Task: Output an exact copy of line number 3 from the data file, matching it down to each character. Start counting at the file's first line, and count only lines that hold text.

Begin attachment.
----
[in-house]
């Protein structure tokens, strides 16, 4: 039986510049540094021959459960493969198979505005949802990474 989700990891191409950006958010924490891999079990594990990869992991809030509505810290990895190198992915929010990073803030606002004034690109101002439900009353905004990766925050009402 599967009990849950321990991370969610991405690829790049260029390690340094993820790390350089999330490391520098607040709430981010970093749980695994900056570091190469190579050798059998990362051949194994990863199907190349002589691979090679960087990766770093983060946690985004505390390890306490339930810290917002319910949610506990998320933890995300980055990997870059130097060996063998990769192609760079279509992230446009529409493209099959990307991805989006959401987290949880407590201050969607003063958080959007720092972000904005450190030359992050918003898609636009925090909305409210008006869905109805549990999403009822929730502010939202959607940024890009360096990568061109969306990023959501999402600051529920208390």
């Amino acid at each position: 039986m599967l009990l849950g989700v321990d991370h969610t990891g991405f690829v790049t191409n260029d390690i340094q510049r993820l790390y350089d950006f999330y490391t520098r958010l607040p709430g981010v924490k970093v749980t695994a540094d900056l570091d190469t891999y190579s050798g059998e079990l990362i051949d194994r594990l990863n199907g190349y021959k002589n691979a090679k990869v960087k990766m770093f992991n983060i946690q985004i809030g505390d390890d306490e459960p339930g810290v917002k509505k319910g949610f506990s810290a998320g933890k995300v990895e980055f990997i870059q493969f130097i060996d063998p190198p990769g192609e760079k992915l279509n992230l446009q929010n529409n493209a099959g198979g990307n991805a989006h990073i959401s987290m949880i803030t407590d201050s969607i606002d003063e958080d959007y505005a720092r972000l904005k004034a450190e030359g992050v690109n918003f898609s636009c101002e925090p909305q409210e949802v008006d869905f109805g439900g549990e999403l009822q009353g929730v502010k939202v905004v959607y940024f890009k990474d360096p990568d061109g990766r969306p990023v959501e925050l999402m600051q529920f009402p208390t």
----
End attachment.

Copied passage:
């Amino acid at each position: 039986m599967l009990l849950g989700v321990d991370h969610t990891g991405f690829v790049t191409n260029d390690i340094q510049r993820l790390y350089d950006f999330y490391t520098r958010l607040p709430g981010v924490k970093v749980t695994a540094d900056l570091d190469t891999y190579s050798g059998e079990l990362i051949d194994r594990l990863n199907g190349y021959k002589n691979a090679k990869v960087k990766m770093f992991n983060i946690q985004i809030g505390d390890d306490e459960p339930g810290v917002k509505k319910g949610f506990s810290a998320g933890k995300v990895e980055f990997i870059q493969f130097i060996d063998p190198p990769g192609e760079k992915l279509n992230l446009q929010n529409n493209a099959g198979g990307n991805a989006h990073i959401s987290m949880i803030t407590d201050s969607i606002d003063e958080d959007y505005a720092r972000l904005k004034a450190e030359g992050v690109n918003f898609s636009c101002e925090p909305q409210e949802v008006d869905f109805g439900g549990e999403l009822q009353g929730v502010k939202v905004v959607y940024f890009k990474d360096p990568d061109g990766r969306p990023v959501e925050l999402m600051q529920f009402p208390t």